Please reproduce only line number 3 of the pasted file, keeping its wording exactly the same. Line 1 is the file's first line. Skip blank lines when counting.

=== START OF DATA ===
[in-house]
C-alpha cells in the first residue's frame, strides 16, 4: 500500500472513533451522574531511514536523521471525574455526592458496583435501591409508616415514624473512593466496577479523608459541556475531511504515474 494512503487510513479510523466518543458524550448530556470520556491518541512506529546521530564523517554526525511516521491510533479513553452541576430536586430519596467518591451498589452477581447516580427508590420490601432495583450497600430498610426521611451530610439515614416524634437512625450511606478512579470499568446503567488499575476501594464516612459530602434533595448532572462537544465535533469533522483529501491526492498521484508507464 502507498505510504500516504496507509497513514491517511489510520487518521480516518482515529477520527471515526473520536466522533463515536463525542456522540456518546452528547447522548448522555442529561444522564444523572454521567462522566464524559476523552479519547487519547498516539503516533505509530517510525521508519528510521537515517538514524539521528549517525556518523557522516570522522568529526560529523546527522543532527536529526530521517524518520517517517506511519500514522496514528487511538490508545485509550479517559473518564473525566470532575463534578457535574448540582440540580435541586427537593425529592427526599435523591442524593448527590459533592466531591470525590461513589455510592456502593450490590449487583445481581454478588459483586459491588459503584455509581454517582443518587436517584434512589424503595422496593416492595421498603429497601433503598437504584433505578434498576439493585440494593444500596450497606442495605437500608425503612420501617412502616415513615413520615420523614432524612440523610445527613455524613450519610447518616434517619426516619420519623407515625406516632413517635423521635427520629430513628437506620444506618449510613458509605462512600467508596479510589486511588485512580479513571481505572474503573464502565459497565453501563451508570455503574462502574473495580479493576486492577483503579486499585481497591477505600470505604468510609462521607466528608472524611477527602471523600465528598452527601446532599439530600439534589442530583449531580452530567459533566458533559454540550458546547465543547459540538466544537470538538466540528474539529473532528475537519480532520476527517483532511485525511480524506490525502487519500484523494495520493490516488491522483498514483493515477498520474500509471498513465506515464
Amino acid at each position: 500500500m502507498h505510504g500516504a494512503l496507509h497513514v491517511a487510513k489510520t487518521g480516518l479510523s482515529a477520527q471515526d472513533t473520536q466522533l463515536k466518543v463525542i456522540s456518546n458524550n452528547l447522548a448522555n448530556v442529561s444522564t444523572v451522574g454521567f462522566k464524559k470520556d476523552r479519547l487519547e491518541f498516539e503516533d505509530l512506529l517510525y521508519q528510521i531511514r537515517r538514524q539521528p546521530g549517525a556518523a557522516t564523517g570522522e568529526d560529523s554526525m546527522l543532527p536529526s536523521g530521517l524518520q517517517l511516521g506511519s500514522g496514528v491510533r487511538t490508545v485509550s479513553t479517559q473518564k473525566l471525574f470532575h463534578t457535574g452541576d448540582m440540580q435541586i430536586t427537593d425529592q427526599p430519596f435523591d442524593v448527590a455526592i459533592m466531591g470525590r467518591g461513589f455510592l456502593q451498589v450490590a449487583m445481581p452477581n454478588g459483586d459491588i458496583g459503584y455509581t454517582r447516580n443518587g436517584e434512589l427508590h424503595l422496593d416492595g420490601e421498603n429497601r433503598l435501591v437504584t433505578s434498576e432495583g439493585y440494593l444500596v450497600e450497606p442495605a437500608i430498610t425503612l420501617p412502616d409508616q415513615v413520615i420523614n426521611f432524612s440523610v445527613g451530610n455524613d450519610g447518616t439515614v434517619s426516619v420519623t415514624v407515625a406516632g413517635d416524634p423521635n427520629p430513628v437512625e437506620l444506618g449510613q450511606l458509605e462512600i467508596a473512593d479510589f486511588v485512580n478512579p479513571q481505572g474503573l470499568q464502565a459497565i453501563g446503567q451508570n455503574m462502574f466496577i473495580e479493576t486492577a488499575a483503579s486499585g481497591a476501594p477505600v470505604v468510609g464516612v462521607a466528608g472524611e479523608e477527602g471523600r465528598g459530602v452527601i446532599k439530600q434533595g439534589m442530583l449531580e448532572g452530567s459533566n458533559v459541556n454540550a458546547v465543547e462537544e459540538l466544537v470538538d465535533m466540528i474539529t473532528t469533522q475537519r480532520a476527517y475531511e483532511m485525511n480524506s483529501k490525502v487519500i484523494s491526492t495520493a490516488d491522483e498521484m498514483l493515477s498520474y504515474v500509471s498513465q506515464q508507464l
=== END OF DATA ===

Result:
Amino acid at each position: 500500500m502507498h505510504g500516504a494512503l496507509h497513514v491517511a487510513k489510520t487518521g480516518l479510523s482515529a477520527q471515526d472513533t473520536q466522533l463515536k466518543v463525542i456522540s456518546n458524550n452528547l447522548a448522555n448530556v442529561s444522564t444523572v451522574g454521567f462522566k464524559k470520556d476523552r479519547l487519547e491518541f498516539e503516533d505509530l512506529l517510525y521508519q528510521i531511514r537515517r538514524q539521528p546521530g549517525a556518523a557522516t564523517g570522522e568529526d560529523s554526525m546527522l543532527p536529526s536523521g530521517l524518520q517517517l511516521g506511519s500514522g496514528v491510533r487511538t490508545v485509550s479513553t479517559q473518564k473525566l471525574f470532575h463534578t457535574g452541576d448540582m440540580q435541586i430536586t427537593d425529592q427526599p430519596f435523591d442524593v448527590a455526592i459533592m466531591g470525590r467518591g461513589f455510592l456502593q451498589v450490590a449487583m445481581p452477581n454478588g459483586d459491588i458496583g459503584y455509581t454517582r447516580n443518587g436517584e434512589l427508590h424503595l422496593d416492595g420490601e421498603n429497601r433503598l435501591v437504584t433505578s434498576e432495583g439493585y440494593l444500596v450497600e450497606p442495605a437500608i430498610t425503612l420501617p412502616d409508616q415513615v413520615i420523614n426521611f432524612s440523610v445527613g451530610n455524613d450519610g447518616t439515614v434517619s426516619v420519623t415514624v407515625a406516632g413517635d416524634p423521635n427520629p430513628v437512625e437506620l444506618g449510613q450511606l458509605e462512600i467508596a473512593d479510589f486511588v485512580n478512579p479513571q481505572g474503573l470499568q464502565a459497565i453501563g446503567q451508570n455503574m462502574f466496577i473495580e479493576t486492577a488499575a483503579s486499585g481497591a476501594p477505600v470505604v468510609g464516612v462521607a466528608g472524611e479523608e477527602g471523600r465528598g459530602v452527601i446532599k439530600q434533595g439534589m442530583l449531580e448532572g452530567s459533566n458533559v459541556n454540550a458546547v465543547e462537544e459540538l466544537v470538538d465535533m466540528i474539529t473532528t469533522q475537519r480532520a476527517y475531511e483532511m485525511n480524506s483529501k490525502v487519500i484523494s491526492t495520493a490516488d491522483e498521484m498514483l493515477s498520474y504515474v500509471s498513465q506515464q508507464l